This is the News in Brief from the United Nations.
Afghanistan: 65 media workers, rights defenders killed since 2018
There’s been a “sharp and chilling” rise in the number of human rights activists and media professionals killed in Afghanistan in recent months.
That’s according to the UN Assistance Mission in Afghanistan (UNAMA), which said that 11 killings have happened after the start of the peace negotiations last September between the Government and the Taliban.
Over the three-year period ending 31 January 2021, 65 journalists, media professionals and human rights defenders were killed in the country.
“This trend, combined with the absence of claims of responsibility, has generated a climate of fear among the population”, UNAMA said.
It blamed the violence on a shrinking human rights and media space, noting that many media professionals self-censored or have quit their jobs and even their country out of fear.
This has in turn led to “diminishing expectations around efforts towards peace”, UNAMA added.
Three die in Ebola outbreak in southern Guinea
UN workers have begun helping Guinean health authorities to control a new outbreak of Ebola virus disease, which has left three people dead in the south of the country.
Others have been infected in the rural community of Gouéké in N’Zerekore prefecture, the World Health Organization (WHO) said in a tweet.
It added that it is working to procure a vaccine which has been key to controlling outbreaks in the Democratic Republic of the Congo, while staff “are already on the ground supporting surveillance, infection prevention and control and community engagement”.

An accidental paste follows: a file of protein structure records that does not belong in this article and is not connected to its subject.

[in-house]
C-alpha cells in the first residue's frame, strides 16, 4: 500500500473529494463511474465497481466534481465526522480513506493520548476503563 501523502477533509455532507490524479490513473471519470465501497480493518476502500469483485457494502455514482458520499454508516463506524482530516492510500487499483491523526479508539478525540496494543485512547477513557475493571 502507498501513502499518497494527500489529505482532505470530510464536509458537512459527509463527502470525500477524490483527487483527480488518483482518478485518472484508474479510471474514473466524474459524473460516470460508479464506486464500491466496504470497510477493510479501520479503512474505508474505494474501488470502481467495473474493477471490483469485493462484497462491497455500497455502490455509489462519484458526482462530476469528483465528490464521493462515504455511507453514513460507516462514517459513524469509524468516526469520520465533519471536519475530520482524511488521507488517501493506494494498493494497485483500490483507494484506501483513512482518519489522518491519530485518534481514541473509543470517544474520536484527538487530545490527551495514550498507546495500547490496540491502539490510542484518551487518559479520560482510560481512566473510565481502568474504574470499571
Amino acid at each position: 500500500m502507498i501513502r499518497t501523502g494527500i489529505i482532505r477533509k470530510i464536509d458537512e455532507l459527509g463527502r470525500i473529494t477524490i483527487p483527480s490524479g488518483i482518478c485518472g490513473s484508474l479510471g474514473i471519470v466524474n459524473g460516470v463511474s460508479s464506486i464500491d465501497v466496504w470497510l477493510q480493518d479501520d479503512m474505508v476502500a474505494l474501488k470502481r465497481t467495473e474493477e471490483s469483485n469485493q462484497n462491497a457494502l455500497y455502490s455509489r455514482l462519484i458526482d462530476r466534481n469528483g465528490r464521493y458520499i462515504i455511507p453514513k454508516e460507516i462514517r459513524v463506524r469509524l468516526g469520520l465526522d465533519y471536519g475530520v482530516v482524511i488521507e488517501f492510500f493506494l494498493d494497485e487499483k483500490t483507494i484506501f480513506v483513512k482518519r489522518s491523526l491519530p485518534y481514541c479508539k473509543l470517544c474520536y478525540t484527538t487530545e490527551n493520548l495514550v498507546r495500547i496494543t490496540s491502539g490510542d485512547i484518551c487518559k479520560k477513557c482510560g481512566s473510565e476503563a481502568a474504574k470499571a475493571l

This is the first time the disease has been reported in West Africa since the last Ebola outbreak there ended in 2016.
Guinea was at the heart of the world’s biggest outbreak of the disease in 2013, when the virus spread to neighbouring Liberia and Sierra Leone and internationally, killing more than 11,000 people.
WTO appoints first female and first African leader
Ngozi Okonjo-Iweala from Nigeria has been named as the new head of the World Trade Organization – an historic announcement, as Okonjo-Iweala is the body’s first woman leader and the first African top appointment.
The development comes after nearly six months without a leader at the Geneva forum.
Okonjo-Iweala, who is an economist by training and a former minister of finance of the Government of Nigeria, starts her term on 1 March.
She succeeds the Brazilian Roberto Azevedo, who left the 164-member organization last August, a year before his term was due to end.
Her reported objectives at the WTO are to reach an agreement on fishing quotas and find a solution to the deadlocked Dispute Settlement Body appeals system.